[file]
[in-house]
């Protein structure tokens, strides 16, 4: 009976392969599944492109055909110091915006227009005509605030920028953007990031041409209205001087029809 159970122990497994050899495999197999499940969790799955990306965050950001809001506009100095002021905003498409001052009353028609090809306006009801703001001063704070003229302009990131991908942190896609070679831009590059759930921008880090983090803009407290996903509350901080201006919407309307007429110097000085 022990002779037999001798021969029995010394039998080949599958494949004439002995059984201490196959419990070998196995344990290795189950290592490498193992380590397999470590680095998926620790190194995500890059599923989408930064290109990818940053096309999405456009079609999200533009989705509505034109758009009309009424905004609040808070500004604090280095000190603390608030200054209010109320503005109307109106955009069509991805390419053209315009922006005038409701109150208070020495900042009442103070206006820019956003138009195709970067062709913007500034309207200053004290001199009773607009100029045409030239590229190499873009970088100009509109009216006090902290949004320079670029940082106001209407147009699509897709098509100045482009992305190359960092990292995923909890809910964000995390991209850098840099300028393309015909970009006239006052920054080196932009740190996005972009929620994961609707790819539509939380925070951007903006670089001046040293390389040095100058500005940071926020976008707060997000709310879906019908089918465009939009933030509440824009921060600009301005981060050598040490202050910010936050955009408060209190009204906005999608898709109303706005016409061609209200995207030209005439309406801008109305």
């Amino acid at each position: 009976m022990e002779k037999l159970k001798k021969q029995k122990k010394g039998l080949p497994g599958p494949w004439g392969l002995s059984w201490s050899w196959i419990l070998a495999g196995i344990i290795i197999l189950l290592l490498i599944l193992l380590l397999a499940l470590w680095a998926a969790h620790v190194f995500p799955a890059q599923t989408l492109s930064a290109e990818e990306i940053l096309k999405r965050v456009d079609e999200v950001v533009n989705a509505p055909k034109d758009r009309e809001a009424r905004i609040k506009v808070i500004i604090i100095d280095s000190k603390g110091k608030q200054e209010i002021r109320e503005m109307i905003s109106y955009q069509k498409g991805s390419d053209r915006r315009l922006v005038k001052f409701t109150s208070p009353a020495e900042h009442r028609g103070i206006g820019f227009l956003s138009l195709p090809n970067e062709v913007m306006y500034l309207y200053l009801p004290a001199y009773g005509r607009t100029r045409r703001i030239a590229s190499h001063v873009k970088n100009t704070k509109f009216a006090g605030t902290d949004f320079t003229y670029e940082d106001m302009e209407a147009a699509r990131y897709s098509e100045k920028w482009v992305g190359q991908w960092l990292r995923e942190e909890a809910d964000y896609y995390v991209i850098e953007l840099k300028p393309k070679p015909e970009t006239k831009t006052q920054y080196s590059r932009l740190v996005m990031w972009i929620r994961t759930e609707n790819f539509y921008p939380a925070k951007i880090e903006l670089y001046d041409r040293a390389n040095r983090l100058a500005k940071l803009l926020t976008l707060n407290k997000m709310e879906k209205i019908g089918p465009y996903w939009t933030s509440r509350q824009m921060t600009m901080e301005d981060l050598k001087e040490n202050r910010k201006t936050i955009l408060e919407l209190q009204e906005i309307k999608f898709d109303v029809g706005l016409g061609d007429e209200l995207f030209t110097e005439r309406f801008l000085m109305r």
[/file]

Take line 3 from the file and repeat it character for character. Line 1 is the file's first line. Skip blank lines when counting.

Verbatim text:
């Amino acid at each position: 009976m022990e002779k037999l159970k001798k021969q029995k122990k010394g039998l080949p497994g599958p494949w004439g392969l002995s059984w201490s050899w196959i419990l070998a495999g196995i344990i290795i197999l189950l290592l490498i599944l193992l380590l397999a499940l470590w680095a998926a969790h620790v190194f995500p799955a890059q599923t989408l492109s930064a290109e990818e990306i940053l096309k999405r965050v456009d079609e999200v950001v533009n989705a509505p055909k034109d758009r009309e809001a009424r905004i609040k506009v808070i500004i604090i100095d280095s000190k603390g110091k608030q200054e209010i002021r109320e503005m109307i905003s109106y955009q069509k498409g991805s390419d053209r915006r315009l922006v005038k001052f409701t109150s208070p009353a020495e900042h009442r028609g103070i206006g820019f227009l956003s138009l195709p090809n970067e062709v913007m306006y500034l309207y200053l009801p004290a001199y009773g005509r607009t100029r045409r703001i030239a590229s190499h001063v873009k970088n100009t704070k509109f009216a006090g605030t902290d949004f320079t003229y670029e940082d106001m302009e209407a147009a699509r990131y897709s098509e100045k920028w482009v992305g190359q991908w960092l990292r995923e942190e909890a809910d964000y896609y995390v991209i850098e953007l840099k300028p393309k070679p015909e970009t006239k831009t006052q920054y080196s590059r932009l740190v996005m990031w972009i929620r994961t759930e609707n790819f539509y921008p939380a925070k951007i880090e903006l670089y001046d041409r040293a390389n040095r983090l100058a500005k940071l803009l926020t976008l707060n407290k997000m709310e879906k209205i019908g089918p465009y996903w939009t933030s509440r509350q824009m921060t600009m901080e301005d981060l050598k001087e040490n202050r910010k201006t936050i955009l408060e919407l209190q009204e906005i309307k999608f898709d109303v029809g706005l016409g061609d007429e209200l995207f030209t110097e005439r309406f801008l000085m109305r």